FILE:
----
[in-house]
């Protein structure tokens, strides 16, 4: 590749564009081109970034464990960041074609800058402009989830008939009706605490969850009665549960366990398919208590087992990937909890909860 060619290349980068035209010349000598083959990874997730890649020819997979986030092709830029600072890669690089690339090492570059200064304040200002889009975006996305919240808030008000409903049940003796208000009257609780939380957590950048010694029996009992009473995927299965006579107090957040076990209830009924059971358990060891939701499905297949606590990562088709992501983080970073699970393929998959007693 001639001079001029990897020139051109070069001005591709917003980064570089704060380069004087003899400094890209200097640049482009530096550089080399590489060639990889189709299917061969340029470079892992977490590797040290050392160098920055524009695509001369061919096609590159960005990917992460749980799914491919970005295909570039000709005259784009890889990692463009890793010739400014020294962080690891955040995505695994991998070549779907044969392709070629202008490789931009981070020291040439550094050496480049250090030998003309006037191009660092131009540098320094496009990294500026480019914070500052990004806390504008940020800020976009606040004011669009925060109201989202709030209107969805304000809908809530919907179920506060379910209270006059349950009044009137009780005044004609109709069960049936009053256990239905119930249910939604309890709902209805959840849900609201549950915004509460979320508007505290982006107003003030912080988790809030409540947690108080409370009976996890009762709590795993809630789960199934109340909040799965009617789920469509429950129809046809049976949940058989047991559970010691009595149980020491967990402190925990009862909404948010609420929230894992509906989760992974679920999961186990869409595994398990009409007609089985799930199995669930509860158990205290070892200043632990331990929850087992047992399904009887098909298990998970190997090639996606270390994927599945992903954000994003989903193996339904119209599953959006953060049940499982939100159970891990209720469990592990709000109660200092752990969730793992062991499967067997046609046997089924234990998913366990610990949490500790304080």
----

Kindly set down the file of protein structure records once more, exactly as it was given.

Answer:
[in-house]
């Protein structure tokens, strides 16, 4: 590749564009081109970034464990960041074609800058402009989830008939009706605490969850009665549960366990398919208590087992990937909890909860 060619290349980068035209010349000598083959990874997730890649020819997979986030092709830029600072890669690089690339090492570059200064304040200002889009975006996305919240808030008000409903049940003796208000009257609780939380957590950048010694029996009992009473995927299965006579107090957040076990209830009924059971358990060891939701499905297949606590990562088709992501983080970073699970393929998959007693 001639001079001029990897020139051109070069001005591709917003980064570089704060380069004087003899400094890209200097640049482009530096550089080399590489060639990889189709299917061969340029470079892992977490590797040290050392160098920055524009695509001369061919096609590159960005990917992460749980799914491919970005295909570039000709005259784009890889990692463009890793010739400014020294962080690891955040995505695994991998070549779907044969392709070629202008490789931009981070020291040439550094050496480049250090030998003309006037191009660092131009540098320094496009990294500026480019914070500052990004806390504008940020800020976009606040004011669009925060109201989202709030209107969805304000809908809530919907179920506060379910209270006059349950009044009137009780005044004609109709069960049936009053256990239905119930249910939604309890709902209805959840849900609201549950915004509460979320508007505290982006107003003030912080988790809030409540947690108080409370009976996890009762709590795993809630789960199934109340909040799965009617789920469509429950129809046809049976949940058989047991559970010691009595149980020491967990402190925990009862909404948010609420929230894992509906989760992974679920999961186990869409595994398990009409007609089985799930199995669930509860158990205290070892200043632990331990929850087992047992399904009887098909298990998970190997090639996606270390994927599945992903954000994003989903193996339904119209599953959006953060049940499982939100159970891990209720469990592990709000109660200092752990969730793992062991499967067997046609046997089924234990998913366990610990949490500790304080």